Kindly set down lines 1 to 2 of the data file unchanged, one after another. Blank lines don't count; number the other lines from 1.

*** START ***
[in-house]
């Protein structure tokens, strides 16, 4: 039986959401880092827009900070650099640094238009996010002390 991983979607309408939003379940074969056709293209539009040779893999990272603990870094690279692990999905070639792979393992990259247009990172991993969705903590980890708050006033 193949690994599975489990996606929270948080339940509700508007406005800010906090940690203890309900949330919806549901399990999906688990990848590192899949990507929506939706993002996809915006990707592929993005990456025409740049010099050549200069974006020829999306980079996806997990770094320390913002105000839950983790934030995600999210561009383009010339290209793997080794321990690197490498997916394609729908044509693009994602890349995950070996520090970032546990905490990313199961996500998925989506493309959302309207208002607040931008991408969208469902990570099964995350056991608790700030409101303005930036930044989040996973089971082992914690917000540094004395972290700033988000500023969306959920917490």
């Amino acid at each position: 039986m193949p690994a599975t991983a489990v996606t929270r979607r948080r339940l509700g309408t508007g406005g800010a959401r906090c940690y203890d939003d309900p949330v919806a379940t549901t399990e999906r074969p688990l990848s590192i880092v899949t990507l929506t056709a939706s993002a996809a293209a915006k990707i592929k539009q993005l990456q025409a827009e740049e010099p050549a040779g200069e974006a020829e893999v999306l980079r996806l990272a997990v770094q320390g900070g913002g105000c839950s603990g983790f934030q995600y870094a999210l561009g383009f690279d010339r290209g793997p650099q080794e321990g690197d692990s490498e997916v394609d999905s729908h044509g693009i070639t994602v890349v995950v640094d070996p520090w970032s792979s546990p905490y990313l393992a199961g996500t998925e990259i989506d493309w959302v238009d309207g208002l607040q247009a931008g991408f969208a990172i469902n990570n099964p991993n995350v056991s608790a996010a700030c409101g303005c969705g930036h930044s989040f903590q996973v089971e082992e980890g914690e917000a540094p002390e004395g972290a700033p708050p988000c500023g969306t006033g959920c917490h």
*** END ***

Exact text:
[in-house]
């Protein structure tokens, strides 16, 4: 039986959401880092827009900070650099640094238009996010002390 991983979607309408939003379940074969056709293209539009040779893999990272603990870094690279692990999905070639792979393992990259247009990172991993969705903590980890708050006033 193949690994599975489990996606929270948080339940509700508007406005800010906090940690203890309900949330919806549901399990999906688990990848590192899949990507929506939706993002996809915006990707592929993005990456025409740049010099050549200069974006020829999306980079996806997990770094320390913002105000839950983790934030995600999210561009383009010339290209793997080794321990690197490498997916394609729908044509693009994602890349995950070996520090970032546990905490990313199961996500998925989506493309959302309207208002607040931008991408969208469902990570099964995350056991608790700030409101303005930036930044989040996973089971082992914690917000540094004395972290700033988000500023969306959920917490």